The Best IPAs We Drank at This Year's Great American Beer Festival
Every year in Denver, the Great American Beer Festival welcomes tens of thousands of people to consume the other substance people visit Colorado for. Of course, Thrillist Executive Editor Matt Lynch and I were among them, doing our civic duties and drinking some of the best beers from all over the country. And because IPAs stand tall at the fest, we rounded up our absolute favorites. If you're at the fest, make a beeline toward them. And if you see them on shelves, stockpile them.
The vibe of the brewery is old-school Miami (ooo, look at the pretty neon colors!), but it's a new-school beer. Yep, your average beer nerd has had enough of your regular IPAs, and demands something even hoppier. M.I.A. knows this, and introduced Double Deco, a companion beer to its flagship IPA Deco. It doesn't taste super hoppy, but it somehow still has 70 IBUs. We'd imagine it tastes even better when wearing loafers with no socks.
6%, American IPA
Santa Rosa, California
If you drink this and expect an RR beer like Pliny the Elder with 100 IBUs and 8%... this is not that. Hell, it's possible you might not even think it's an IPA on your first sip. That's not a bad thing. It ends up being a mostly sessionable wet-hop beer that clocks in at 6%. Definitely worth seeking out if you're a Russian River fan.
Put your nose up to this beer and expect to get hit in the face by flowery notes, like a Broadway star being showered with roses during the curtain call. The beer gets even better once you pour it down your throat. It's like drinking a magical pine forest, but not the scary kind.
This is one of those beers you have to taste to believe. The Juice Box moniker is not a jokey reference to the fruity flavor of this hoppy beer, either. Unlike some IPAs, the finish to this beer isn't bitter -- rather, it's juicy in a way that's reminiscent of those healthy juice boxes your friend from middle school with the crunchy mom always drank.
6.5%, American IPA
This is as grapefruit-forward as a beer called Breakfast Grapefruit can be. If you enjoy the grapefruit notes of an IPA, this beer is for you. It's one of the best grapefruit-heavy IPAs out there.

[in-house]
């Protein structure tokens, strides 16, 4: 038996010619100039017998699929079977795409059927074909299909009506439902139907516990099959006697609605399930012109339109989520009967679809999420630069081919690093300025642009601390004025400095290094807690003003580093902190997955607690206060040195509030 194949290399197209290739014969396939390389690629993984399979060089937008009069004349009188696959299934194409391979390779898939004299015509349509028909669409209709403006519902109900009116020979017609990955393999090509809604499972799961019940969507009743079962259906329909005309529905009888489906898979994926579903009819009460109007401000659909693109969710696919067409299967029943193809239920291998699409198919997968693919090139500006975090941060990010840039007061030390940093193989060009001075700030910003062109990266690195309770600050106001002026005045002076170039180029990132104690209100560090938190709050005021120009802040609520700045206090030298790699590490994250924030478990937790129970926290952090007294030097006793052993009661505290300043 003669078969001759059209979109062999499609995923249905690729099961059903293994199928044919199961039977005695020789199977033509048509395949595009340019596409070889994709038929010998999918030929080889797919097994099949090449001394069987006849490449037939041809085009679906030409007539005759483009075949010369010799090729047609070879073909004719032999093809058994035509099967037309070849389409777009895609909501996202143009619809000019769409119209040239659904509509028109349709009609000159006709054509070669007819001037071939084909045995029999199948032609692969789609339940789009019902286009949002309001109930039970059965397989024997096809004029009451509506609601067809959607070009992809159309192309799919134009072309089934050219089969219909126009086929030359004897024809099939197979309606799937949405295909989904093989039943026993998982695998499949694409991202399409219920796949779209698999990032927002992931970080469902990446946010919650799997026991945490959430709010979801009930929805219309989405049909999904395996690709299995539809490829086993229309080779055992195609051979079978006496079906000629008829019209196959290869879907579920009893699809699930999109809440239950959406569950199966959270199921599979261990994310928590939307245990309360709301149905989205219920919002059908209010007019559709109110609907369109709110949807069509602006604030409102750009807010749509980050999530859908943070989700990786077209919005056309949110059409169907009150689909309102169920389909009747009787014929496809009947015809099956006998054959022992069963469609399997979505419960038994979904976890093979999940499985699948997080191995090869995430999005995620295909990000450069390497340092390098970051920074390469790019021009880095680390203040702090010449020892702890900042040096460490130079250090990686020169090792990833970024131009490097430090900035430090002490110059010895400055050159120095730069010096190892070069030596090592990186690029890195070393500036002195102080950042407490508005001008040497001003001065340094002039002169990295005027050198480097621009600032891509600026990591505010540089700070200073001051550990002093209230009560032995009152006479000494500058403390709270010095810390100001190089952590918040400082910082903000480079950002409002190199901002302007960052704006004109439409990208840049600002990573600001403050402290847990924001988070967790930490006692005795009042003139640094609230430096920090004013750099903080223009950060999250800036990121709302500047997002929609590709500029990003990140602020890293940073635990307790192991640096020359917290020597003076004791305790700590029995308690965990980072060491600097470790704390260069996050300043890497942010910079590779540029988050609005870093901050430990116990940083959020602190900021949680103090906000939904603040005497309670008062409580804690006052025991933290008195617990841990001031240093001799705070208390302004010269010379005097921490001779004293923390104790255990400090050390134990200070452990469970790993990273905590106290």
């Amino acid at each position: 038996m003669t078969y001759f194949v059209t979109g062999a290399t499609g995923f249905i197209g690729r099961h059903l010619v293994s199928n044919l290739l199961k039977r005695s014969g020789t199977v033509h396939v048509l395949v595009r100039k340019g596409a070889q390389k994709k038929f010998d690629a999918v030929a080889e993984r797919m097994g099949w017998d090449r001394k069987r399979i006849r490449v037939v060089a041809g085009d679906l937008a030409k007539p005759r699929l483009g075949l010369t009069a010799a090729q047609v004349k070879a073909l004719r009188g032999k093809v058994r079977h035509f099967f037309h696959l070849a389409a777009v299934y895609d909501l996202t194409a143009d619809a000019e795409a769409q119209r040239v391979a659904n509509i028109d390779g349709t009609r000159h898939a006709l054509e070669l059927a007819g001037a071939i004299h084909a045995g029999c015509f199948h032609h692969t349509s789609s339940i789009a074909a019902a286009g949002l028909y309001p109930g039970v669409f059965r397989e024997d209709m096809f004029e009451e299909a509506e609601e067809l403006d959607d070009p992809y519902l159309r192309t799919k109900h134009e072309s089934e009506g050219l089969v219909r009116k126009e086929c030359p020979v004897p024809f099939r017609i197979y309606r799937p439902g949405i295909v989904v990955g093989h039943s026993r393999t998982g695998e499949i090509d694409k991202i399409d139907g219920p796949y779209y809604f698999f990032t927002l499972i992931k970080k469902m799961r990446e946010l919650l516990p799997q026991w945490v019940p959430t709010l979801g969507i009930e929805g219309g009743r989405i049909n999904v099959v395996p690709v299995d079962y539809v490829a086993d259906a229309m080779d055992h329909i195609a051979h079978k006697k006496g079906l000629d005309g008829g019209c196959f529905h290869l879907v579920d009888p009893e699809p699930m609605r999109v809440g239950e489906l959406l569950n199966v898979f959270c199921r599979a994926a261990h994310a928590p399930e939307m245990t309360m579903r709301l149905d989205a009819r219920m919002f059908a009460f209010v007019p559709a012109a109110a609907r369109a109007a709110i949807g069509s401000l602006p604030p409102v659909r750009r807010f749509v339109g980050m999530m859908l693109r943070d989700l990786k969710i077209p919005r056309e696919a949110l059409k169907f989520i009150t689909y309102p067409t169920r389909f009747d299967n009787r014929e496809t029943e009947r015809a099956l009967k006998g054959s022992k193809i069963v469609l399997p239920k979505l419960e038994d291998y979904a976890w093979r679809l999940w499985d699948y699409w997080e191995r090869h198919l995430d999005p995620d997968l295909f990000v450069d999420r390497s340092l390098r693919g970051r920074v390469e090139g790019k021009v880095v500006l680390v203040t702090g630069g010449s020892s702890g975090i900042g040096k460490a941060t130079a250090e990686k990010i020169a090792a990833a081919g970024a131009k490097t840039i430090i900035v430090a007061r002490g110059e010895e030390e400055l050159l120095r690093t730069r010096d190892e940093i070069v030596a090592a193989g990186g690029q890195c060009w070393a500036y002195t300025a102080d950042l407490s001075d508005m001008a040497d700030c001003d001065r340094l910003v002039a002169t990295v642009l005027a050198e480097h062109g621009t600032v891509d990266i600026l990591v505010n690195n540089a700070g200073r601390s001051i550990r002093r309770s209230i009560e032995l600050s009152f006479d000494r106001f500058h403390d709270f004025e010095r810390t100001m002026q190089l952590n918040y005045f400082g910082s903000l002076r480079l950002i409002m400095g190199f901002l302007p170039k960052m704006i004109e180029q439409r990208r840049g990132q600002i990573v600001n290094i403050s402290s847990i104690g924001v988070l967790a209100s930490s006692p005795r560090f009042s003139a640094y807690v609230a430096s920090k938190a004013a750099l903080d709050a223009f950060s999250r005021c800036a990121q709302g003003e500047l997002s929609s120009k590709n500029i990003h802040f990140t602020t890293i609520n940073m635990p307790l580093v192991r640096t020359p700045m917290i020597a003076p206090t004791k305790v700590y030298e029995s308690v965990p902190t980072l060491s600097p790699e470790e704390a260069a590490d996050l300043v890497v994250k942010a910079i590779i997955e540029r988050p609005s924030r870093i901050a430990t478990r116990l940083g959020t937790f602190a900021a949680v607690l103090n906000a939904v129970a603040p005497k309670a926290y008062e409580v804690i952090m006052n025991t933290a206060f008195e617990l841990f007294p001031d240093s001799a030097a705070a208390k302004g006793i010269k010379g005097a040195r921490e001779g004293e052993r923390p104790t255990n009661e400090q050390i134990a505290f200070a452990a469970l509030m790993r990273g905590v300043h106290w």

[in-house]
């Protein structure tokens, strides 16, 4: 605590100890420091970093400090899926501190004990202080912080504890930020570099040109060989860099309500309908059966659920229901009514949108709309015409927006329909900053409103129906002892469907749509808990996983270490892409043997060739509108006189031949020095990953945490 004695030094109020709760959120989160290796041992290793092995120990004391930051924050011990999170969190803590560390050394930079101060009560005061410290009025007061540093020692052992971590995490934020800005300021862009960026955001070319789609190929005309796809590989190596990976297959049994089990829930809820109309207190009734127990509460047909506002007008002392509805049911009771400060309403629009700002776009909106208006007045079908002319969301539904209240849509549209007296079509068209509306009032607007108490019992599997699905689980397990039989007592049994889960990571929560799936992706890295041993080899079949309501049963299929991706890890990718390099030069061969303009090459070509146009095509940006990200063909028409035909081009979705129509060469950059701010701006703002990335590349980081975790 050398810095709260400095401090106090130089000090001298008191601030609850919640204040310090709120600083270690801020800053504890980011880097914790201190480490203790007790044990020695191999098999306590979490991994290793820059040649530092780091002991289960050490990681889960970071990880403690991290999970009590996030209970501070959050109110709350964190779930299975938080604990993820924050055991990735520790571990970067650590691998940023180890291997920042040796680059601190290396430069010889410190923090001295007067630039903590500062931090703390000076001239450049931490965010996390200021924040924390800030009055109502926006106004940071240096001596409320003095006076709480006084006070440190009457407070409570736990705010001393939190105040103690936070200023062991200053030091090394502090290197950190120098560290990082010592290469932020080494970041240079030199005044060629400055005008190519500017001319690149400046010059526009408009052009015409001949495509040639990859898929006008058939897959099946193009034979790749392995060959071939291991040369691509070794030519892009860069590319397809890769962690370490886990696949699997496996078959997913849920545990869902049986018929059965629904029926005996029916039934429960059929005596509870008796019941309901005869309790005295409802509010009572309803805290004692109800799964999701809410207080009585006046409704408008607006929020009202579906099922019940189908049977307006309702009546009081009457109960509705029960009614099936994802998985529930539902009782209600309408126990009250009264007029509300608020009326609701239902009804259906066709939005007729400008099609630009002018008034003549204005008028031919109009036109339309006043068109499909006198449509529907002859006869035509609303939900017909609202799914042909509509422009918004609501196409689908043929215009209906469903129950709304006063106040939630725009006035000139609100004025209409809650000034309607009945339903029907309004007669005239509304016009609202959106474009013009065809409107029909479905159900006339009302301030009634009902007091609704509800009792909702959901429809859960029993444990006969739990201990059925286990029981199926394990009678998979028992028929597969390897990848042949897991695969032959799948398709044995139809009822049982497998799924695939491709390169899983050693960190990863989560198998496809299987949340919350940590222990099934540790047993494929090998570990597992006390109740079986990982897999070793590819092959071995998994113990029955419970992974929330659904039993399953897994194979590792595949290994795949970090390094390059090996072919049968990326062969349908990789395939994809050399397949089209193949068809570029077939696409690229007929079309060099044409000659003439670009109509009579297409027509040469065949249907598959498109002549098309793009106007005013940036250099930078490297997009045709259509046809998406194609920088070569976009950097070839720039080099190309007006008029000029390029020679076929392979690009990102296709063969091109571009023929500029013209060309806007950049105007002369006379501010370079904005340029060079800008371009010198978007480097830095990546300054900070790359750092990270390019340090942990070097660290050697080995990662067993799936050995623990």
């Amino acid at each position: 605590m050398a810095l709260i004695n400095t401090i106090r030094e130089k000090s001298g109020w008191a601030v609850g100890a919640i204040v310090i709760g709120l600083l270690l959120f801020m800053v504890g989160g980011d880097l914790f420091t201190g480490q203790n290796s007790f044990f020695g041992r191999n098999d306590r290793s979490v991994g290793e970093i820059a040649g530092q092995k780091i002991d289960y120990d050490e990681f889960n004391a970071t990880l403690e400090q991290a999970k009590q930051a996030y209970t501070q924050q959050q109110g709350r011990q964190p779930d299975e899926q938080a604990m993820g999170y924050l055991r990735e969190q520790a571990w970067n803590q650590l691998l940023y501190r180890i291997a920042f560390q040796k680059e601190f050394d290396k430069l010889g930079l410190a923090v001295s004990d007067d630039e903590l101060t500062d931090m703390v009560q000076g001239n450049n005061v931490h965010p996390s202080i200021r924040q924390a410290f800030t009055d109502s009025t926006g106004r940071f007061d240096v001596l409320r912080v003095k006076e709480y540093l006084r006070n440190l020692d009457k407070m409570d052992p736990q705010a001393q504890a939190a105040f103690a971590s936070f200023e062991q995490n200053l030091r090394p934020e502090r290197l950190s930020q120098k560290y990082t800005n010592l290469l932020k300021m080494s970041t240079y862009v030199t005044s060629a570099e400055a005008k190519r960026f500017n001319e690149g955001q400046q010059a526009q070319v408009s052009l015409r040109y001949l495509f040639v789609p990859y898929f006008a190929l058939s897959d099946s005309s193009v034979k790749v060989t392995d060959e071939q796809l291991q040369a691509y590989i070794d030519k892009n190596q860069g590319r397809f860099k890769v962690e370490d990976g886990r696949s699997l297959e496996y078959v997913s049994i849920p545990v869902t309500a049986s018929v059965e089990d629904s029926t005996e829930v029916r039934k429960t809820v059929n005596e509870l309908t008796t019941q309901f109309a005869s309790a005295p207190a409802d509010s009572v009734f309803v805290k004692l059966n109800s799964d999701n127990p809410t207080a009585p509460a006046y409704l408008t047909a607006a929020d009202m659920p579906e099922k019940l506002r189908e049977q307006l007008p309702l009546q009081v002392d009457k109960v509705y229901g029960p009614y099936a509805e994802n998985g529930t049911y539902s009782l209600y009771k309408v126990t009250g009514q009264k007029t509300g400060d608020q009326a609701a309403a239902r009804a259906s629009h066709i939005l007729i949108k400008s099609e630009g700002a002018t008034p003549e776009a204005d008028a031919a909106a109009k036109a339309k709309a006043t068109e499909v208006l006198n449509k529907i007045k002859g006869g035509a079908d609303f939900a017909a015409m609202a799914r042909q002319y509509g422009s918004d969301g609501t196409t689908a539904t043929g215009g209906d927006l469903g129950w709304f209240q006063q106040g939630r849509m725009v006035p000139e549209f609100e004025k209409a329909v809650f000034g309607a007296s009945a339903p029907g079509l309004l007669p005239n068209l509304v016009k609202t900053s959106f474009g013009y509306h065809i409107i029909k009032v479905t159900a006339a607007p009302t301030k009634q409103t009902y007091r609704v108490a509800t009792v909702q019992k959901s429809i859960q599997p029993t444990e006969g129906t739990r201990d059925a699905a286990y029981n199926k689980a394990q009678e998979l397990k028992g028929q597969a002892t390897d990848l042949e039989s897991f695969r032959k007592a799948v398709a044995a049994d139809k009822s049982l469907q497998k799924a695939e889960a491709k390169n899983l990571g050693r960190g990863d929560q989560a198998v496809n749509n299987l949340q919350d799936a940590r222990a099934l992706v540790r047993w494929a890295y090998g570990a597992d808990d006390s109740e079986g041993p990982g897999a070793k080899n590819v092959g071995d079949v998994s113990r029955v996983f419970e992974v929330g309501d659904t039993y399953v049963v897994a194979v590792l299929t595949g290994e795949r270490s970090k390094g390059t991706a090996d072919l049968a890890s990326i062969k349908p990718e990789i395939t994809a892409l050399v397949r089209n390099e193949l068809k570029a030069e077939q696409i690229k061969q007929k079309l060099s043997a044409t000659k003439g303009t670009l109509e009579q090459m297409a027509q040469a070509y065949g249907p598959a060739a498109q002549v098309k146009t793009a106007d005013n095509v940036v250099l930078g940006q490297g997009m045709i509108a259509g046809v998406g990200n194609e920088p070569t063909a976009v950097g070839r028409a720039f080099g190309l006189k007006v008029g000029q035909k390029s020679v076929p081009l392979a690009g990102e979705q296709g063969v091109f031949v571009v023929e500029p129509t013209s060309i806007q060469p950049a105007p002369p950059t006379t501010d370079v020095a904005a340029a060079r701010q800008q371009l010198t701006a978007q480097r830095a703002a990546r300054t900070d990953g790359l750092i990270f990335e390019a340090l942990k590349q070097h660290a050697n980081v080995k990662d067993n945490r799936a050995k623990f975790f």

7.5%, American IPA
Pine balm sounds like a must-have new Burt's Bees in the winter, but it was also in the tasting notes for the Hershey brewery's more popular IPA offerings. It's aggressively hoppy up front, but then mellows towards the finish. For a beer that's 7.5%, it's a little shocking how sessionable it tastes.
6.5%, American IPA
New England breweries have received some attention for producing cloudy, hazy IPAs, so it's a little surprising that Lafayette, Colorado's Odd13 nailed the style so perfectly. It's a delicious hop-bomb, plain and simple. We've got a feeling this beer will be distributed far and wide someday. That feeling might just be hope.
7.6%, American IPA
For a brewery that specializes in sweet, off-the-wall beers like Key Lime Pie or Creamiest of the Peach (a rarity it poured at GABF, which was fantastic), it's a little surprising Short's can also pull off a relatively conventional hop-forward IPA, albeit one that's been triple dry-hopped. Oh Short's, you just can't help yourself from being a little crazy, can you?!
9%, American IPA
Baker City, Oregon
The Alpha King Challenge is a beloved side competition at GABF where brewers and beer writers convene to taste some of the best hop-heavy beers in America and crown winners. This was a second runner-up in a previous competition, which means that if it's good for the best brewers and beer writers in America, it's good enough for you (and us!). It's a little surprising that it's only 90 IBUs, because this beer is not messing around hop-wise, with Simcoe, Columbus, Citra, Chinook, Amarillo, and Ahtanum all fighting for your attention.
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